How difficult is Topology for a pure Physics student?

In summary, topology is a relatively easy mathematics subject, but requires some familiarity with proofs and set theory.
  • #1
rwooduk
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Hi, I'm hoping someone here can shed some light,

I'm currently in my 3rd year of my Physics degree and have discovered I really don't have the mind to memorise / reproduce paragraphs of text. Even if I understand the concepts it takes me a LONG time for my brain to take text in. Maths however I find much easier and feel as though I understand it and can learn it with less effort.

So to my question, I'm on track to do a Bionanophysics module in my final semester and thinking of changing it to topology. I have real trouble grasping biology and remembering everything. Topology sounds interesting and would be much preferred to learning any Biology. But how difficult is the subject? Obviously I have covered a lot of maths in my Physics module, but is it a topic that goes above and beyond?

Thanks in advance for any input!
 
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  • #2
If you have the right background, then topology really shouldn't be that difficult. In fact, it's a really visual and intuitive piece of mathematics, and for that reasons it should really be fun for physics students.

But on the other hand, topology is the generalization of certain mathematical things which you need to know first. Specifically, you need to be comfortable with epsilon-delta definitions of continuity and sequences. And it helps to be familiar with metric spaces. My advice to you is to self-study metric spaces so that you really have an intuitive feel for the concepts. There's quite a lot of terminology involved, but it's really important to have the concepts right. Self-studying metric spaces shouldn't take a lot of effort, there's not a lot you need to know anyway.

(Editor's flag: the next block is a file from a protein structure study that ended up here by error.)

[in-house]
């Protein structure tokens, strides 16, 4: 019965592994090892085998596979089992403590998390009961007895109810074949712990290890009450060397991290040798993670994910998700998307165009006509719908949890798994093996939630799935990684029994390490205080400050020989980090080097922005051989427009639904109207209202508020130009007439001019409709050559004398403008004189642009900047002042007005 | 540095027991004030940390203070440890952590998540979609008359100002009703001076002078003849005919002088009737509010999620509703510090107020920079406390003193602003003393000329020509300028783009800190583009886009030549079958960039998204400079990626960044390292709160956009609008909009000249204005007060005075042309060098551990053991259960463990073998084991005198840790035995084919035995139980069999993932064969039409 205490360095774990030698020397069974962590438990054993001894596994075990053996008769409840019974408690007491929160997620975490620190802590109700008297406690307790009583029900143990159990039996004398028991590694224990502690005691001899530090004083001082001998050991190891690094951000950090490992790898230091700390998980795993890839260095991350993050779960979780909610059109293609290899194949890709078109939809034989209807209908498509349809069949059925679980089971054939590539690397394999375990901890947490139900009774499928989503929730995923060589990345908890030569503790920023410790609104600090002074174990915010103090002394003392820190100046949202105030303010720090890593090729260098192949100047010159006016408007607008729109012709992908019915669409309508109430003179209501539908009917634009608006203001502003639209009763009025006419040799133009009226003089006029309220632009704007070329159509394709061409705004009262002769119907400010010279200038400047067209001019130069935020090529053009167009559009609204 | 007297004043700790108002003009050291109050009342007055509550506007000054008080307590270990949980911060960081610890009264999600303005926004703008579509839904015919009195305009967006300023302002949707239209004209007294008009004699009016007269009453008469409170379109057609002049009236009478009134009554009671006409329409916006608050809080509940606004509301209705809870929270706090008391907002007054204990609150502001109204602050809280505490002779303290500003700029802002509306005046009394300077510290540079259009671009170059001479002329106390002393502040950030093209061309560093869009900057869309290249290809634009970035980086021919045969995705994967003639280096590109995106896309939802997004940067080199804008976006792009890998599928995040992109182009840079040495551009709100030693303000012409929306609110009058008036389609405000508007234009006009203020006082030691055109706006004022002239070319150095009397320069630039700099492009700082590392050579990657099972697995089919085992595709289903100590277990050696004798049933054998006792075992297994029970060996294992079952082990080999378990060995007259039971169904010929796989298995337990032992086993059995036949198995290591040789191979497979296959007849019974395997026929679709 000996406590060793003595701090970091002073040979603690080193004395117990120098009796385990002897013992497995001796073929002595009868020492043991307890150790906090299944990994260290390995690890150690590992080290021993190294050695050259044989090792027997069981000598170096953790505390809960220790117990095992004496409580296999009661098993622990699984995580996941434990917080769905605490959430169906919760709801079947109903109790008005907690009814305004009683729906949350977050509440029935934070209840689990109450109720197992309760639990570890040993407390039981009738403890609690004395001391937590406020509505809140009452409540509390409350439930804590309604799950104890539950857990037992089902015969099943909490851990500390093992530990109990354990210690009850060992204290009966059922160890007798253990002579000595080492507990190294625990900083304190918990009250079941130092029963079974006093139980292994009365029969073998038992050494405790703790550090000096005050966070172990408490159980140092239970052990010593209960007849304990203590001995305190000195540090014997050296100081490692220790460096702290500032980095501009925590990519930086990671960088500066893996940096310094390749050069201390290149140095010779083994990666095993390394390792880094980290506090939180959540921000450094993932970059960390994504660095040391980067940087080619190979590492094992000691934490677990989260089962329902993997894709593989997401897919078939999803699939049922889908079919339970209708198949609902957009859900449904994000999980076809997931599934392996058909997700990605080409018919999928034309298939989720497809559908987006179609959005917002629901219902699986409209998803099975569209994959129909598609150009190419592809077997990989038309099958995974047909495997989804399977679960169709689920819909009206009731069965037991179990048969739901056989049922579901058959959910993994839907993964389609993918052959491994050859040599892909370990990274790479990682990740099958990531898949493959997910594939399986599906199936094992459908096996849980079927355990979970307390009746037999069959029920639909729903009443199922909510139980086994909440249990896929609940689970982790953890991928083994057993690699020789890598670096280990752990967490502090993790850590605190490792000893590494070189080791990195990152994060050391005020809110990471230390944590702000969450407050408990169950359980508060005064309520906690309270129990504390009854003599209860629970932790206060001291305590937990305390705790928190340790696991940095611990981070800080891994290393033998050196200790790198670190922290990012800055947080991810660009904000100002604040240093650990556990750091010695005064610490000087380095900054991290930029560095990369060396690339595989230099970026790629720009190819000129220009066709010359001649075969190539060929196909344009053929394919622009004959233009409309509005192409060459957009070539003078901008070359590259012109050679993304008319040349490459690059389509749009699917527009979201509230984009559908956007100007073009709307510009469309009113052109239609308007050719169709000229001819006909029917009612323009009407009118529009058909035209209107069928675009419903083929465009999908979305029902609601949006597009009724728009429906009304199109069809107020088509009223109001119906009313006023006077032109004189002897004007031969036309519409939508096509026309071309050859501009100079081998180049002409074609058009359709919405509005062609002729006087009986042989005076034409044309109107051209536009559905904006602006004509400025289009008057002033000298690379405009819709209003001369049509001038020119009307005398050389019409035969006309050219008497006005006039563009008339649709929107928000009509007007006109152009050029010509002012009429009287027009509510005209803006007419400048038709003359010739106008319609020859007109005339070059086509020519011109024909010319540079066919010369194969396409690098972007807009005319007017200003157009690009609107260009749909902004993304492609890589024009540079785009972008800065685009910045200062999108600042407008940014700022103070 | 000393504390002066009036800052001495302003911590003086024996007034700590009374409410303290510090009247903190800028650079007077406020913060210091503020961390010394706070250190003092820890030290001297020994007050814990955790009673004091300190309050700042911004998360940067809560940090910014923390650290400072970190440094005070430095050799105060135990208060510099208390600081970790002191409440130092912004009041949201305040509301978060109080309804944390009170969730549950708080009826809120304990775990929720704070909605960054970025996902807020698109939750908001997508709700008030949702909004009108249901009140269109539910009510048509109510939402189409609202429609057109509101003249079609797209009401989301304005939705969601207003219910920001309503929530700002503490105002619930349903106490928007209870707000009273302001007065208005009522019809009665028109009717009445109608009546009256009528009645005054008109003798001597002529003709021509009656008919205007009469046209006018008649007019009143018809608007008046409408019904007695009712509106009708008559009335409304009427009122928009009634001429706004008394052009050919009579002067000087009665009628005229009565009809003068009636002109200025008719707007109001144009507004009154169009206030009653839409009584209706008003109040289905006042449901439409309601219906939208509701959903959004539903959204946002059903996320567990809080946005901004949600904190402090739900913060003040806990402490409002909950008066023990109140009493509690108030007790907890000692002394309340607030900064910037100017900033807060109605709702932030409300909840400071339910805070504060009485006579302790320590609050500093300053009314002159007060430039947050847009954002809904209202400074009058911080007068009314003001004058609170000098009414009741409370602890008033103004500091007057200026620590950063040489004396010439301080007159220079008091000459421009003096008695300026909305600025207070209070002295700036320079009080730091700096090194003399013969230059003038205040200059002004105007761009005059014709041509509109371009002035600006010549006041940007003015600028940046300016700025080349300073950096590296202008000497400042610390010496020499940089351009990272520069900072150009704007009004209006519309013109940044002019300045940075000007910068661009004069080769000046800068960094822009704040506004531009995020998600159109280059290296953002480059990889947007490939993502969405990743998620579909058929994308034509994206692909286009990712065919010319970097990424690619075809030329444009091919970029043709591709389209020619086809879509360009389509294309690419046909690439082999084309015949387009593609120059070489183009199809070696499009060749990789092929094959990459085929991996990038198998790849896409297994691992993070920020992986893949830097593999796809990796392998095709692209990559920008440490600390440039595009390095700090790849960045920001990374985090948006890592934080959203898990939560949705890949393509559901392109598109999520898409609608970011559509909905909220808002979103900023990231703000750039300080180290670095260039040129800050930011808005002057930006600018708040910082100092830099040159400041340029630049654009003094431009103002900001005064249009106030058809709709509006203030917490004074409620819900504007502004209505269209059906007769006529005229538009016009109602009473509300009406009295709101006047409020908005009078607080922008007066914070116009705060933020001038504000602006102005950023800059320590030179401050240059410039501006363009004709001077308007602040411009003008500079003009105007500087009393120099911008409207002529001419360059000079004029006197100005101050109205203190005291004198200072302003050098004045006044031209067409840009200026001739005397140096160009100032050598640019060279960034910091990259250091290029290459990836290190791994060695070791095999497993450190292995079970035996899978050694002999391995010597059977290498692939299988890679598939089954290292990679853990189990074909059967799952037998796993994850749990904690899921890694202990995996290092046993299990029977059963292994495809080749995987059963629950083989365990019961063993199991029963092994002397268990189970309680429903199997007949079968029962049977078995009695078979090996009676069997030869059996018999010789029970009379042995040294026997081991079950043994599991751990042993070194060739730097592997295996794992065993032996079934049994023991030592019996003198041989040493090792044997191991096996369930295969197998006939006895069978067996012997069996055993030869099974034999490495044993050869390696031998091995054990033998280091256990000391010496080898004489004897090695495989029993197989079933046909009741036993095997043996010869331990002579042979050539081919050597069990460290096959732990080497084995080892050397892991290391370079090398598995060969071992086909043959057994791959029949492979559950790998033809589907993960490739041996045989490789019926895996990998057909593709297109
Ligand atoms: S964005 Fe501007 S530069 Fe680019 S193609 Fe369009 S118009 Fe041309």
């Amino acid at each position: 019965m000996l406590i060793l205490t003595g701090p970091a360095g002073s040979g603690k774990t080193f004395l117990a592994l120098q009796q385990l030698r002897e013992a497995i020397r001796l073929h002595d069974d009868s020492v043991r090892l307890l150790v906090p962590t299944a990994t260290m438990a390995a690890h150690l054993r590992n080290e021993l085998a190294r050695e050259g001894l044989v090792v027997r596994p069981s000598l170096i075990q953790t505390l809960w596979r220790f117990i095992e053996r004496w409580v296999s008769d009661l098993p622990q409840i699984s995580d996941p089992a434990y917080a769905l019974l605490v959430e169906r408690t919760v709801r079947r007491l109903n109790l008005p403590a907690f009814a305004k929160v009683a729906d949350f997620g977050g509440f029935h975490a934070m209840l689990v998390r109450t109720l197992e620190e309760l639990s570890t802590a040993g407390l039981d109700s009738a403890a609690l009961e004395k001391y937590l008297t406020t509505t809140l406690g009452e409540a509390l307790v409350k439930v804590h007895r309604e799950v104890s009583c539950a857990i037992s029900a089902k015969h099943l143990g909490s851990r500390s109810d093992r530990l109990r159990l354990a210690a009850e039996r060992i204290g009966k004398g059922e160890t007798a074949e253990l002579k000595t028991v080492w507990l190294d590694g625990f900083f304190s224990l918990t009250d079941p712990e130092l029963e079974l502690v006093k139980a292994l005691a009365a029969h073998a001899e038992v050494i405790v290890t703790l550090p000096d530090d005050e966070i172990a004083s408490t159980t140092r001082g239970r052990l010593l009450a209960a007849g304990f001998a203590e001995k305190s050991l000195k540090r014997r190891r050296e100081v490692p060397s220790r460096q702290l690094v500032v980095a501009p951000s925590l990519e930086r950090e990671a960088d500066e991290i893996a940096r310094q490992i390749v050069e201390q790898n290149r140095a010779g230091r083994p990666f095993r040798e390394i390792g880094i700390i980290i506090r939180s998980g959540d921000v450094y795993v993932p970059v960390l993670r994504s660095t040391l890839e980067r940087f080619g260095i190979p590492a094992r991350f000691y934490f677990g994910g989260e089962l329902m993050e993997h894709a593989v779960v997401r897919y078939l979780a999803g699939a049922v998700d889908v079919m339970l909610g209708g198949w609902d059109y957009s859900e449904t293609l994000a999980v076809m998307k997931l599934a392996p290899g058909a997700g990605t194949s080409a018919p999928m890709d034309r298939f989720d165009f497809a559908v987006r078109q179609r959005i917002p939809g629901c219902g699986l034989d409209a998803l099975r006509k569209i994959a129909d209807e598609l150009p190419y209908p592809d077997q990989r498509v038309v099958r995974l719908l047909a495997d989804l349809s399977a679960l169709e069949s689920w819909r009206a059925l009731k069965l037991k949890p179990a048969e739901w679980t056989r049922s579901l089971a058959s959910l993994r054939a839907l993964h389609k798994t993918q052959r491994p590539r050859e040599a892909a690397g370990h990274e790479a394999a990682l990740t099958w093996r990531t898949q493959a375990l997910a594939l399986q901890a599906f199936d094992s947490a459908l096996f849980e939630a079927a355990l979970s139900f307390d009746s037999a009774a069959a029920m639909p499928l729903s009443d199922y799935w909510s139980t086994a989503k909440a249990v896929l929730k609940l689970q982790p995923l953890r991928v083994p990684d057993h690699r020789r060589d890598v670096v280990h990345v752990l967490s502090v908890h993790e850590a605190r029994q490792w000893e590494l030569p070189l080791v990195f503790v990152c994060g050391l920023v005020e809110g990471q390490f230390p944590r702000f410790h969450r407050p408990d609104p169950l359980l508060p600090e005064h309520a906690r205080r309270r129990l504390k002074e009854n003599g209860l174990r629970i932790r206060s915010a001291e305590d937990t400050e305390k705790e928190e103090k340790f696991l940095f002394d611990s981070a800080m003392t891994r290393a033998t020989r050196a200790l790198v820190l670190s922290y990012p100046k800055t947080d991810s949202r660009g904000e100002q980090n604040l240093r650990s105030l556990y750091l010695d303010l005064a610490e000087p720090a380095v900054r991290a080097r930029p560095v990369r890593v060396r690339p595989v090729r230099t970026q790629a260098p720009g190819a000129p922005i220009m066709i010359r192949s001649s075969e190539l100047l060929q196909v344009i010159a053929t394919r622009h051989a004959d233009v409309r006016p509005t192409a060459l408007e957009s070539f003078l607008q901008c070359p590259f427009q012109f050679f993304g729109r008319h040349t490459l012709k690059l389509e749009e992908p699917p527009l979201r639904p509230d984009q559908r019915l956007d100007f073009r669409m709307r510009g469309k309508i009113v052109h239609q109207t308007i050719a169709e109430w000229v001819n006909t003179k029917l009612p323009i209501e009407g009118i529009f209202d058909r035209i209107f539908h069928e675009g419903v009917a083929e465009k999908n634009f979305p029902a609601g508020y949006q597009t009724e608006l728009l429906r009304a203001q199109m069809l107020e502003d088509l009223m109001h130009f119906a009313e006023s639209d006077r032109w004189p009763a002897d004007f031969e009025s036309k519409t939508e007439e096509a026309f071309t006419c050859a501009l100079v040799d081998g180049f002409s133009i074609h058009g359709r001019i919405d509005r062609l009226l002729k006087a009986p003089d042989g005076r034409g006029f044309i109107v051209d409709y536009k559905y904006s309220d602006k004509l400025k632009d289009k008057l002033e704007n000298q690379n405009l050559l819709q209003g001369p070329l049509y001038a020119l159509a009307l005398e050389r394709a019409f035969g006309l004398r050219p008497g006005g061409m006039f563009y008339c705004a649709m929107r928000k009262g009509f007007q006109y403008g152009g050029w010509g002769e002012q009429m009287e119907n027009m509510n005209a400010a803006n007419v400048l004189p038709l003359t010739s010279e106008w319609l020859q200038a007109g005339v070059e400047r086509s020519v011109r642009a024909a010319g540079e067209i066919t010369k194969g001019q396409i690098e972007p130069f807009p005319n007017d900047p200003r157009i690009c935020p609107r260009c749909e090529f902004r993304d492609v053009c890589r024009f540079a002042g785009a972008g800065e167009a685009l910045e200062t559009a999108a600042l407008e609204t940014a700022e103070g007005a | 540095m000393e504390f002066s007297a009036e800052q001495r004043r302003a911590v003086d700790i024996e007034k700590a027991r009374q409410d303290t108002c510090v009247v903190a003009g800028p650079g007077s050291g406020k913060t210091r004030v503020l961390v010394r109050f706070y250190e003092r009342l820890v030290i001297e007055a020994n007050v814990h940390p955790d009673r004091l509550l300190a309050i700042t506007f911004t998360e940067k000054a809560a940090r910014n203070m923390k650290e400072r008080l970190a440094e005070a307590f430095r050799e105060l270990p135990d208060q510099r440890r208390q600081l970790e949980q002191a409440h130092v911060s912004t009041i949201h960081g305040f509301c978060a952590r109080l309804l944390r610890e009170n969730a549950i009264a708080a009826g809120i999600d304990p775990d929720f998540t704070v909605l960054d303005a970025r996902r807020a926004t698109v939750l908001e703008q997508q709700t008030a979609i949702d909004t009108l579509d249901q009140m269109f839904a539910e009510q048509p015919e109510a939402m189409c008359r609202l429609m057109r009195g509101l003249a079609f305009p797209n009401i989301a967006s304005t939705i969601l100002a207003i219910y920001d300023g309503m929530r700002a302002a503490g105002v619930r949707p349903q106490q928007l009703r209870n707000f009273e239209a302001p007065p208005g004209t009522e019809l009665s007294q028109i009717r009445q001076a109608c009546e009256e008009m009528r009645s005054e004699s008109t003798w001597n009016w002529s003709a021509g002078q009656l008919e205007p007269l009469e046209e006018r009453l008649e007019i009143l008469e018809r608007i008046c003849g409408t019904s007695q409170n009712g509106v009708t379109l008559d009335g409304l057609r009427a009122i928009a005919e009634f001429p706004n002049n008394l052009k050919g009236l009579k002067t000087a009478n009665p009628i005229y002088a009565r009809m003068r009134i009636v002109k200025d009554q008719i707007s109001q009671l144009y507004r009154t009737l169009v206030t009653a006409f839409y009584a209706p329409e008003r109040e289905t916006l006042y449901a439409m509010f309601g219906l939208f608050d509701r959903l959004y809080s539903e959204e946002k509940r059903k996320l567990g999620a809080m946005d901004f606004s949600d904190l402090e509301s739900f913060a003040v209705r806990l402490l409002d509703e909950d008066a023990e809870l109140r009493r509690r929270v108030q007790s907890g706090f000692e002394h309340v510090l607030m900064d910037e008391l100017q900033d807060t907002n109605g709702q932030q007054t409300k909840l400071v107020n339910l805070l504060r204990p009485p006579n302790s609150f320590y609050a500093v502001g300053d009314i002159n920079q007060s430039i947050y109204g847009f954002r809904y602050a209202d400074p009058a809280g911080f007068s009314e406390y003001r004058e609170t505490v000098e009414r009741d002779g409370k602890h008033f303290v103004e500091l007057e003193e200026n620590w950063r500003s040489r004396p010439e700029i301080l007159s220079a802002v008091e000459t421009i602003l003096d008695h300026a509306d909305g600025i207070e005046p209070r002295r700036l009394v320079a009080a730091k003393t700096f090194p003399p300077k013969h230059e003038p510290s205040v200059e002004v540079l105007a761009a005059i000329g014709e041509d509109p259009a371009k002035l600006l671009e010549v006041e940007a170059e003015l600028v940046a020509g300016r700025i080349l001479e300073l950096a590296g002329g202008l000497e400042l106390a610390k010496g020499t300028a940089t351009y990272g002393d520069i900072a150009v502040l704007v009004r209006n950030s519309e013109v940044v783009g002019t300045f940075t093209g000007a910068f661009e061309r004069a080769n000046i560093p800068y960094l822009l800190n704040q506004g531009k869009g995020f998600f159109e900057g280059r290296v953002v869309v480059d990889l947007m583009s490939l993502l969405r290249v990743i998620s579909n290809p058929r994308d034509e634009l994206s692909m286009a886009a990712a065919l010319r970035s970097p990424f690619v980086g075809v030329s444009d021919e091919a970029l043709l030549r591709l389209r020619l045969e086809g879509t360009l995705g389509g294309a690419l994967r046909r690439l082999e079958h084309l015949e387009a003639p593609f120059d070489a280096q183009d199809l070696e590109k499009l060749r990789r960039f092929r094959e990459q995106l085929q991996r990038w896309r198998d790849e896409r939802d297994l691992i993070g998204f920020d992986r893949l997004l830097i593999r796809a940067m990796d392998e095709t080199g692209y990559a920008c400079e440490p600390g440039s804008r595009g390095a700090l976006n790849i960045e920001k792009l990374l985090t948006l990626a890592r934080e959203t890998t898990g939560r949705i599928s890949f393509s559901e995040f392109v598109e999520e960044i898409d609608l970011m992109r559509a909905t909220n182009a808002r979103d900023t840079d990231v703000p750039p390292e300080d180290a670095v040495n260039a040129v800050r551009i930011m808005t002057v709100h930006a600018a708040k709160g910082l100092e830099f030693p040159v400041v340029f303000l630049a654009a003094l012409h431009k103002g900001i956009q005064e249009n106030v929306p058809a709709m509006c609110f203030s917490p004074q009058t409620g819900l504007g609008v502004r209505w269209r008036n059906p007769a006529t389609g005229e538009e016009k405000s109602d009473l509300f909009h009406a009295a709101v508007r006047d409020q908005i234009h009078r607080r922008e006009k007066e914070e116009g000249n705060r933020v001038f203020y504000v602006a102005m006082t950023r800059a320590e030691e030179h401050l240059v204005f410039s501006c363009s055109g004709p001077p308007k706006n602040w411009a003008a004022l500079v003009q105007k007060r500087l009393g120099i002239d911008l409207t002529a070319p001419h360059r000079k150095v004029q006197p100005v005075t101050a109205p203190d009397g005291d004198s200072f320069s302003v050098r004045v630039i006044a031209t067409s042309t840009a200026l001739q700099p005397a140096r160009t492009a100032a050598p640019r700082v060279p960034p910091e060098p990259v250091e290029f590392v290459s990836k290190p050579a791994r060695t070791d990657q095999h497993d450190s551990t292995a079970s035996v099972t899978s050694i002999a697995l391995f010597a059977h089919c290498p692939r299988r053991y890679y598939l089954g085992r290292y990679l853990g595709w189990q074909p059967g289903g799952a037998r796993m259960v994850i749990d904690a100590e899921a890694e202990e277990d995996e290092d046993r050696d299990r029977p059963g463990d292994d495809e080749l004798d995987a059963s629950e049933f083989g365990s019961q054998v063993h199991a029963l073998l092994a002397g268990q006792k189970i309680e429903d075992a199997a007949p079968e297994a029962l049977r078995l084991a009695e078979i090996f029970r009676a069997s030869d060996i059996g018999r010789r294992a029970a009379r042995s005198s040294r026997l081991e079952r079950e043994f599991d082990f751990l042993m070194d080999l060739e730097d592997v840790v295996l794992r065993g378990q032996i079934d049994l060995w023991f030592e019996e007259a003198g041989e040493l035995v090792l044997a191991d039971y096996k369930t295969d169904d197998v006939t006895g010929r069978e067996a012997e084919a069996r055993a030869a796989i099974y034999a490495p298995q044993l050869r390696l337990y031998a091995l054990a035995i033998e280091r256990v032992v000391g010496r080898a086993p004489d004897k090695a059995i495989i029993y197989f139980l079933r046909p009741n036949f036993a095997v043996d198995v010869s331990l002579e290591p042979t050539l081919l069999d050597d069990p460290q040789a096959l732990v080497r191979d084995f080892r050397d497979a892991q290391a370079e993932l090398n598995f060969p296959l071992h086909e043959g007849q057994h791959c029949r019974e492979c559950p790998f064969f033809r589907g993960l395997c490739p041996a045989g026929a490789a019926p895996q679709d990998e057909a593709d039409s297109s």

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  • #3
micromass said:
If you have the right background, then topology really shouldn't be that difficult. In fact, it's a really visual and intuitive piece of mathematics, and for that reasons it should really be fun for physics students.

But on the other hand, topology is the generalization of certain mathematical things which you need to know first. Specifically, you need to be comfortable with epsilon-delta definitions of continuity and sequences. And it helps to be familiar with metric spaces. My advice to you is to self-study metric spaces so that you really have an intuitive feel for the concepts. There's quite a lot of terminology involved, but it's really important to have the concepts right. Self-studying metric spaces shouldn't take a lot of effort, there's not a lot you need to know anyway.

Many thanks for the reply! I will take a look at metric spaces over the weekend, the course starts next week. There is just one thing however, I've looked at the past exam papers and it's the notation / symbols I have never seen before, such as the red circled question below:

ftnNFCQ.jpg


it looks completely foreign to me, is being unfamiliar with such notation a possible issue?

thanks again
 
  • #4
Oh. That's not good. That's the language of set theory, which you will need to be very familiar with. It's absolutely fundamental. I recommend going through Kaplansky's "Set theory and metric spaces". It's a very short book. Doing chapter 1, 4 and 5 should prepare you adequately.